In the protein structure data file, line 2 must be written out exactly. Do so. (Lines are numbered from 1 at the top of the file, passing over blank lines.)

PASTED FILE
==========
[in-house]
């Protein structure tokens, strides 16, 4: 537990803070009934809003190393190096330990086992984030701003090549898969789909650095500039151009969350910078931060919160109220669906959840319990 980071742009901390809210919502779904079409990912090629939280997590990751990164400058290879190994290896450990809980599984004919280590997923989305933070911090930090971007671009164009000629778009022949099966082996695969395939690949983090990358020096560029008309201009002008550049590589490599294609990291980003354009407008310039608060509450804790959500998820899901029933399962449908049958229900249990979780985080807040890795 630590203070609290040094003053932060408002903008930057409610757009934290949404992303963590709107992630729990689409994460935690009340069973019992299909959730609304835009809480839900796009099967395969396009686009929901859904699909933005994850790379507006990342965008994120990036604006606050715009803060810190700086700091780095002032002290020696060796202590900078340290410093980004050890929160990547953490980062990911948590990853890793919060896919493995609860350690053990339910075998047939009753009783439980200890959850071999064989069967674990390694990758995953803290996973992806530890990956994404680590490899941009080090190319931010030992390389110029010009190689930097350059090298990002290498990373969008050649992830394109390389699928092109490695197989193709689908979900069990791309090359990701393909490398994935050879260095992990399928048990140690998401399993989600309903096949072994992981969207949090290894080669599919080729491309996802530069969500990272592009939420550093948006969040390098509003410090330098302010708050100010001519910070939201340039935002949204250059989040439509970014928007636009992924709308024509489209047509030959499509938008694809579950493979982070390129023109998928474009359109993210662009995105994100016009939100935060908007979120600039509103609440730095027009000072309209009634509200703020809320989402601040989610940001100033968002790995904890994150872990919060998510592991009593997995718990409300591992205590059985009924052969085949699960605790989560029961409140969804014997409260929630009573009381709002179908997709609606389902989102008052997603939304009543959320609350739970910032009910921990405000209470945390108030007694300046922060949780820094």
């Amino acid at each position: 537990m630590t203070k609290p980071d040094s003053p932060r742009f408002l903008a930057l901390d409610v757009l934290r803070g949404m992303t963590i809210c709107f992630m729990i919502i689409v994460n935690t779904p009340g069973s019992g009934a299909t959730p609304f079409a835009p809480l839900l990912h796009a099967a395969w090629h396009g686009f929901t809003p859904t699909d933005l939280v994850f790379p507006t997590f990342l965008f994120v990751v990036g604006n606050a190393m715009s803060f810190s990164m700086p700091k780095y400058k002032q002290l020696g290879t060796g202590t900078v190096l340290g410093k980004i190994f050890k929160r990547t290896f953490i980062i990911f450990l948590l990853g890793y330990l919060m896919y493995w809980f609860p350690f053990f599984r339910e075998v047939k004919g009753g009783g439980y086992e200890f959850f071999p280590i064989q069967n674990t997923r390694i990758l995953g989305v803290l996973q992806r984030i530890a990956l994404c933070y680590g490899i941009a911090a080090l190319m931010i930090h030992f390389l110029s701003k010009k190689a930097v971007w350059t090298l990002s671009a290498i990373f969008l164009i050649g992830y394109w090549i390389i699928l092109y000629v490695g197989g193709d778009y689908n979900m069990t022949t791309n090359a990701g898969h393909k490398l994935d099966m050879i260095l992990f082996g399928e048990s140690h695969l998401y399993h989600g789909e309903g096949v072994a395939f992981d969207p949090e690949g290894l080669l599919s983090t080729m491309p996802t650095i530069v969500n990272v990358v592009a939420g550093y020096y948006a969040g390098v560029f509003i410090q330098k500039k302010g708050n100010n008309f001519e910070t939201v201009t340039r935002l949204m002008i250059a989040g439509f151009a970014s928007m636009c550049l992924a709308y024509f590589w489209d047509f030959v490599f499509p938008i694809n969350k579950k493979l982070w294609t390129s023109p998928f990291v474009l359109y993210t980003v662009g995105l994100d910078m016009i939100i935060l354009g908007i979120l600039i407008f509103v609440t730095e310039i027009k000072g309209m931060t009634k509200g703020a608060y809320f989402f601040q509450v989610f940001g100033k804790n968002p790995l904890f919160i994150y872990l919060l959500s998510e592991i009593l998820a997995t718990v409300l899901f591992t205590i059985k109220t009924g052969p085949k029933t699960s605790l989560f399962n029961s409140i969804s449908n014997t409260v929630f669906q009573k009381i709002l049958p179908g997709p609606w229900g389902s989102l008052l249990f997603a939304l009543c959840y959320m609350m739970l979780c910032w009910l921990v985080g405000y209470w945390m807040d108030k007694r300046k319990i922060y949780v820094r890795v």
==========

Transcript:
């Protein structure tokens, strides 16, 4: 537990803070009934809003190393190096330990086992984030701003090549898969789909650095500039151009969350910078931060919160109220669906959840319990 980071742009901390809210919502779904079409990912090629939280997590990751990164400058290879190994290896450990809980599984004919280590997923989305933070911090930090971007671009164009000629778009022949099966082996695969395939690949983090990358020096560029008309201009002008550049590589490599294609990291980003354009407008310039608060509450804790959500998820899901029933399962449908049958229900249990979780985080807040890795 630590203070609290040094003053932060408002903008930057409610757009934290949404992303963590709107992630729990689409994460935690009340069973019992299909959730609304835009809480839900796009099967395969396009686009929901859904699909933005994850790379507006990342965008994120990036604006606050715009803060810190700086700091780095002032002290020696060796202590900078340290410093980004050890929160990547953490980062990911948590990853890793919060896919493995609860350690053990339910075998047939009753009783439980200890959850071999064989069967674990390694990758995953803290996973992806530890990956994404680590490899941009080090190319931010030992390389110029010009190689930097350059090298990002290498990373969008050649992830394109390389699928092109490695197989193709689908979900069990791309090359990701393909490398994935050879260095992990399928048990140690998401399993989600309903096949072994992981969207949090290894080669599919080729491309996802530069969500990272592009939420550093948006969040390098509003410090330098302010708050100010001519910070939201340039935002949204250059989040439509970014928007636009992924709308024509489209047509030959499509938008694809579950493979982070390129023109998928474009359109993210662009995105994100016009939100935060908007979120600039509103609440730095027009000072309209009634509200703020809320989402601040989610940001100033968002790995904890994150872990919060998510592991009593997995718990409300591992205590059985009924052969085949699960605790989560029961409140969804014997409260929630009573009381709002179908997709609606389902989102008052997603939304009543959320609350739970910032009910921990405000209470945390108030007694300046922060949780820094």